Weirdly, when you mentioned James Michael Tyler, I thought for a second you were talking about “Modern Family’s” Jesse Tyler Ferguson and…he’d kind of be a neat Aquaman, I think. But this digression has digressed!

    Like Braak, I checked Wikipedia’s “weapons” section:

    And yes, the bracelets, tiara and lasso were all forged by the Gods (though apparently not the eagle chest plate, which seems like a missed opportunity). So discarding them does throw yet another baby out with the redesign bathwater. Can’t say if JMS address that in his run, but I’d imagine so.

    Does this give us a better idea of what Wonder Woman’s supposed to “be about”? Ehhh…not at first blush. But that “lasso of truth” thing always sticks out at me as something that’s supposed to be thematic about WW.

    With that in mind, and extrapolating from Marston’s initial idea, the high concept of WW should probably be something along the lines of “Outsider Ambassador of Philosophical Ideals.” I can’t remember who mentioned this yesterday, but that probably should make her the most interventionist of the Justice League.

    Which doesn’t exactly nail down what her stories should be about, in the sense that Superman and Batman have a certain amount of story-engines built around their core character types.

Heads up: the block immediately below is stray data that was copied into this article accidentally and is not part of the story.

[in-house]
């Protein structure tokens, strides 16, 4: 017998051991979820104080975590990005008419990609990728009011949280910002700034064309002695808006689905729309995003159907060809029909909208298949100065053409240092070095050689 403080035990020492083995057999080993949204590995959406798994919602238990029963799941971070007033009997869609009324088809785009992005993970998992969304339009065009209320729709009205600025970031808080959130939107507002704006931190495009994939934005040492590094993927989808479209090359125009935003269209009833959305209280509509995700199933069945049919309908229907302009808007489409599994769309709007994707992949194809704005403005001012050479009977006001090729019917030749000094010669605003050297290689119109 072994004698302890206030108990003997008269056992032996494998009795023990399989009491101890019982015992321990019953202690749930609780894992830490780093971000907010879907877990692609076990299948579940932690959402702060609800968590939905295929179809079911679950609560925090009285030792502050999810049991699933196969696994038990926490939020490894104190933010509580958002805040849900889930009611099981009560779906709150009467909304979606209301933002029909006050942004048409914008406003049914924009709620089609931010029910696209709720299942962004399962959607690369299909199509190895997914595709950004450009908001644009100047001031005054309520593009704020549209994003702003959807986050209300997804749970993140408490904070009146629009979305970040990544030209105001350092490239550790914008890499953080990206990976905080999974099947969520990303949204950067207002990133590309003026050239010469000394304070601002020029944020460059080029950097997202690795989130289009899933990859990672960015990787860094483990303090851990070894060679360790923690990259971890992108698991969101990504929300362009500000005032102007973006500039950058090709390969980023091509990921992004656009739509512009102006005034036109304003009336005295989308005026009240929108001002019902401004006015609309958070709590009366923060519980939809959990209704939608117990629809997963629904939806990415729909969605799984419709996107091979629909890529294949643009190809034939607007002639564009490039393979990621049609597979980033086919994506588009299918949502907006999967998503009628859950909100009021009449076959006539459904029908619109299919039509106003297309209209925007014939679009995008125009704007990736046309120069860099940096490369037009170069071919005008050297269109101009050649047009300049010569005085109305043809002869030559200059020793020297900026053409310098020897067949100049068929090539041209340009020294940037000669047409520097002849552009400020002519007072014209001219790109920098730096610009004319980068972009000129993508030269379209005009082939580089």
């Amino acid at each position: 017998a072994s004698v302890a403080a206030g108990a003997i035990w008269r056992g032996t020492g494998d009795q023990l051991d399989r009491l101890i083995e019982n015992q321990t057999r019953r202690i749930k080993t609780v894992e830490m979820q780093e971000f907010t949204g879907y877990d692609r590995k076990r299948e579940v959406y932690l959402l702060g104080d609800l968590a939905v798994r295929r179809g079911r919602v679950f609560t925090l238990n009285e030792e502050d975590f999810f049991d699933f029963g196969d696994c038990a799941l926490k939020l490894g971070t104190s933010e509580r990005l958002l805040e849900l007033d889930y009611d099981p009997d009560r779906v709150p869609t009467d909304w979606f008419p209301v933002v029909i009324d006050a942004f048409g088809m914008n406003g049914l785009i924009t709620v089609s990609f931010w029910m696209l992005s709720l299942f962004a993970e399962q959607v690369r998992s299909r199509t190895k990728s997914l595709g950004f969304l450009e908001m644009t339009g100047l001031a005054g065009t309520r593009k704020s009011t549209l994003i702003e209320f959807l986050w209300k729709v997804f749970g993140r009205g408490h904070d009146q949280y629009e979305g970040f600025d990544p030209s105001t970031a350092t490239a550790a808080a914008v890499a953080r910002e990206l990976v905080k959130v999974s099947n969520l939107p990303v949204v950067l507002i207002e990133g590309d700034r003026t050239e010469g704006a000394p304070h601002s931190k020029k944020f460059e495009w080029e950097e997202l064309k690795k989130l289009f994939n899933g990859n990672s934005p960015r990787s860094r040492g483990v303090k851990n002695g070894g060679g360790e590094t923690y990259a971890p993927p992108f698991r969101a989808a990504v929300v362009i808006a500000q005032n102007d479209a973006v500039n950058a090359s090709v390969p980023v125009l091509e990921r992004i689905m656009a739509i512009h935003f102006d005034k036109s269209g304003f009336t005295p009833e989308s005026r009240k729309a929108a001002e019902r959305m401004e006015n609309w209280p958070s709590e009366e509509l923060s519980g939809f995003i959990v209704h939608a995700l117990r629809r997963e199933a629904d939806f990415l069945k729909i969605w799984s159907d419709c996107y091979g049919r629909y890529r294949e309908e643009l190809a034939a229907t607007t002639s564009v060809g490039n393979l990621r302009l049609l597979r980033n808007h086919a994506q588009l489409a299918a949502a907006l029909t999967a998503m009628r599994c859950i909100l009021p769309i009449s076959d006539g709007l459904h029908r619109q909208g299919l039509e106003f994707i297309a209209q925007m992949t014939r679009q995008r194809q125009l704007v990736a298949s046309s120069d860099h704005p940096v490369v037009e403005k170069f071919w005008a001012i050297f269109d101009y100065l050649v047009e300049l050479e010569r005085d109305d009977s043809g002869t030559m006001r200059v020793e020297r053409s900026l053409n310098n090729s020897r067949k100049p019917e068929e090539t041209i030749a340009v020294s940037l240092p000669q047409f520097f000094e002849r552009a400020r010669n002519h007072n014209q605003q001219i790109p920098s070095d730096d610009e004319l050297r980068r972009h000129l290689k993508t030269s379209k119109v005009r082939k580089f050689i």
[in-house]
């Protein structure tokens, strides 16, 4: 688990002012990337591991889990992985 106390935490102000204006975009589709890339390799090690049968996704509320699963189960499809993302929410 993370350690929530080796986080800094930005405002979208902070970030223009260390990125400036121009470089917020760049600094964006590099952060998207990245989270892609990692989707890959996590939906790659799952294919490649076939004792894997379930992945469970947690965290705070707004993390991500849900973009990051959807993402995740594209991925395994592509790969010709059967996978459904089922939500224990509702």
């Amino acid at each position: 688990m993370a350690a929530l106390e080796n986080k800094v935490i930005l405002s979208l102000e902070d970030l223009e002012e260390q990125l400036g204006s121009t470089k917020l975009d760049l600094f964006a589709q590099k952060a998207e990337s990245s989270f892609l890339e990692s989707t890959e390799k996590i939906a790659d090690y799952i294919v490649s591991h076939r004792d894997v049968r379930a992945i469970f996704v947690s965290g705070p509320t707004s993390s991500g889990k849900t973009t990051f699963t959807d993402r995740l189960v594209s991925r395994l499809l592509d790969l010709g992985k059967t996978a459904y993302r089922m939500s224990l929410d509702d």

Except that it probably means she shouldn’t be written as a super-hero, and by that token some of the better writers have avoided playing her as a crime-fighter, and instead setting her against mythical monsters and mystical threats as she attempts to bring the Themysciran peaceful-warrior philosophy to the public.

    It’s a clash of storytelling ideas, though. Nothing quite sits right together, if that makes sense.

    And, two posts later (three if you count my “Trouble with Wonder Woman” post from earlier), we’re still not a lot closer to “solving” Wonder Woman.

    What the hell IS her role in the greater DC pantheon? Arrrr, this one’s more frustrating than I’d expected.

    Screw it, let’s just talk about Aquaman.

  13. RickRussellTX says:

    “Hey fish.”

    “Hello Aquaman!”

    “So, fish, is there anything going on down here? You know, crimes? Under the water?”

    “Hello Aquaman!”

  14. Jeff Holland says:

    Actually, one of my favorite running gags of Peter David’s Aquaman run was how often he’d run into ocean creatures who would turn out to be really, really stupid.

  15. braak says:

    Naturally, it was I, Braak!, who said that Wonder Woman should be a raging interventionist.

    Here is a serious question: how many superheroes actually fight “crime”?

  16. […] Jesus, But With More Punching After a week of trying and failing to get a handle on Wonder Woman, I thought it best to get back to basics with the character […]

  17. […] can argue a lot about what constitutes the “core” of Wonder Woman (as indeed we have), but, if you need to boil down the basis of most Wonder Woman stories, that’s it. Teaching peace […]

  18. […] this is Lee’s second chance to rework Diana, after a divisive new look to go with JMS’s coolly-received (and clearly abandoned) retooling. He’s managed to ditch some […]